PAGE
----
Will freedom to express through music ever be embraced in Kuwait?
Published on March 27th, 2012 | by Caesar (Kuwait Music)
2012 has started off with some promising developments in Kuwait’s music industry. With the BBC having come to Kuwait to do a feature on the music industry, initiatives such as BLEND and Acoustica having birthed, a plethora of music events popping up around the country, and Kuwait Music being at the core of all of this, many see this year as one of hope for the music industry in Kuwait. But with the new leadership of the country making moves that don’t exactly support a thriving music ecosystem, are we really headed toward a lively music scene for the country….? Or are we just living in delusion?
Living in a state of contradictory opposition
Since December 2010 when Kuwait Music went online, more people in Kuwait are aware, knowledgeable and picky about Bands, DJ’s and artists that they have at their disposal. This is a good thing because it creates connections and collaborations between regular people and musicians. Recently, Ali Sleeq founded a new project “Avant-Garde” which has grown in popularity due to its ‘forum’ style band and musician setup.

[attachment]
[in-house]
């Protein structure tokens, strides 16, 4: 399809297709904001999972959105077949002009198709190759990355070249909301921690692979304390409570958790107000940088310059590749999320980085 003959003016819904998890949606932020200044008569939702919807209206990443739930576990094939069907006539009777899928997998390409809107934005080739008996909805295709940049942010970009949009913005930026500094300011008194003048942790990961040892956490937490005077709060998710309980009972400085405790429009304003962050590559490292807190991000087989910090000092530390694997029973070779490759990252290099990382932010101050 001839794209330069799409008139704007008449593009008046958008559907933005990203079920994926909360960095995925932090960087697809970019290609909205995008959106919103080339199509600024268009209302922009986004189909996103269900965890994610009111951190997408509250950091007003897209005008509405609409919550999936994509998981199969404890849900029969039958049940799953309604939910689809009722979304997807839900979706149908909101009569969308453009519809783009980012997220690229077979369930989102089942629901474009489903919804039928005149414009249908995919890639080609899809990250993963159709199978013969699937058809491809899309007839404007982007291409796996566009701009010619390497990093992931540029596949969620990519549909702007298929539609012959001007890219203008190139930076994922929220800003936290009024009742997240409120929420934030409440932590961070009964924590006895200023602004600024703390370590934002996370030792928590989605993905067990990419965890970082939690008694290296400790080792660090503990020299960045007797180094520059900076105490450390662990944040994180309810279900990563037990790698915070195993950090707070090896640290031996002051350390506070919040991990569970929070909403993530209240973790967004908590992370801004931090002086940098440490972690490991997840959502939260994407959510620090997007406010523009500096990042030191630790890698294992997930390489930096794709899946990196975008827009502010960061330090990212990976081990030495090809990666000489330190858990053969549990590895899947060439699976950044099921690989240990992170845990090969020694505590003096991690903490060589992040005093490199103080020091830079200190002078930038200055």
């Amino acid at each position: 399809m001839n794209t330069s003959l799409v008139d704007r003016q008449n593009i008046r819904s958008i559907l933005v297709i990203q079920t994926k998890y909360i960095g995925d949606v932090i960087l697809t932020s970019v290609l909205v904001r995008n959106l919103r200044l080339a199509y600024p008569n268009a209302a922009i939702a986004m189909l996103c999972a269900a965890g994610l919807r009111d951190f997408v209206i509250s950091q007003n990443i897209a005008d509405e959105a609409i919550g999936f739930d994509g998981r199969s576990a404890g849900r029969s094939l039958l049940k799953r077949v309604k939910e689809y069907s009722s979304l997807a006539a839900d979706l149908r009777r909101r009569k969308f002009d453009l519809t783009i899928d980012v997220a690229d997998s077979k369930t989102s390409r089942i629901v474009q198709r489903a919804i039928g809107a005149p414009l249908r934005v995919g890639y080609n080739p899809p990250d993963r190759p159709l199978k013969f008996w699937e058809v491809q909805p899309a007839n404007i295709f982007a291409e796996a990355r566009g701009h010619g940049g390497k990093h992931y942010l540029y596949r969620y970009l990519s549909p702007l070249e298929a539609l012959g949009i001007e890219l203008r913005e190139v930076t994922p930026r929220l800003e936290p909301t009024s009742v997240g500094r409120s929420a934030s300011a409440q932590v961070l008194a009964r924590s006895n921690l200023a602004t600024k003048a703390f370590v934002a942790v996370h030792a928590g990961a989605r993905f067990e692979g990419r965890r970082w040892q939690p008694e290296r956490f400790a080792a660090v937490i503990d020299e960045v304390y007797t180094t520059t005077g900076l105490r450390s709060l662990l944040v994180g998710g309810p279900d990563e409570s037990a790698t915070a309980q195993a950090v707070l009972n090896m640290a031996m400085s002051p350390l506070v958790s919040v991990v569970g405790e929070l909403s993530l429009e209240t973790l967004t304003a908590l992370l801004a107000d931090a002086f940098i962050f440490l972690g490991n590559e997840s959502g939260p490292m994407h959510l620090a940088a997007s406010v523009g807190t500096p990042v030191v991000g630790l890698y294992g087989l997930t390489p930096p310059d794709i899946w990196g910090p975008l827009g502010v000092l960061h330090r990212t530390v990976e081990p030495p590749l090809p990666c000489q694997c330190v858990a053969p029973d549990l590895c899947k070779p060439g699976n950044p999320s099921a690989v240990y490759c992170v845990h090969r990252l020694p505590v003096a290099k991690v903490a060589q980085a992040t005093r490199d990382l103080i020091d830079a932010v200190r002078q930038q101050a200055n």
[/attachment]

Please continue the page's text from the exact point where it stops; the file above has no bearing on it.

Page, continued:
On the other side of the coin however, another music project initiative has yet to come off the ground due to outlandish reasoning from management over a music event. See details here >>
Censorship and the swirl of the pen
Music Master, a leading distributor for record labels pulled out of Kuwait due to censorship woes recently, and this has dealt a big dent in the music industry here. The company sells into some 50 stores across Kuwait, but said it had struggled to maintain sales in the face of strict rules on album artwork and lyrics that shut some artists out of the market. Even the freedom of the press ranking for Kuwait has dropped from 115th in 2010 to 124th place in 2011. Things aren’t getting better.
Watch the BBC feature done on Kuwait Music, Avant – Garde and censorship
What the internet community thinks
Even Mark at 248am.com posted about the video above and it sparked a heated debate on Islamist mentality vs liberal thinking. The thread includes everything from discussions on alcohol, to freedom of speech, to why music should not be allowed in Kuwait at public events. A wry testament of the state of contradictory mentality in Kuwait. See the post here >>
So what does this mean for musicians?
The cancellation of events, banning of CD’s, stricter censorship laws and a leadership that is not exactly trying to make Kuwait more forthcoming to the world’s developments, means that musicians can only hope. Hope for divine intervention, or maybe just intervention of any kind. Only time will tell.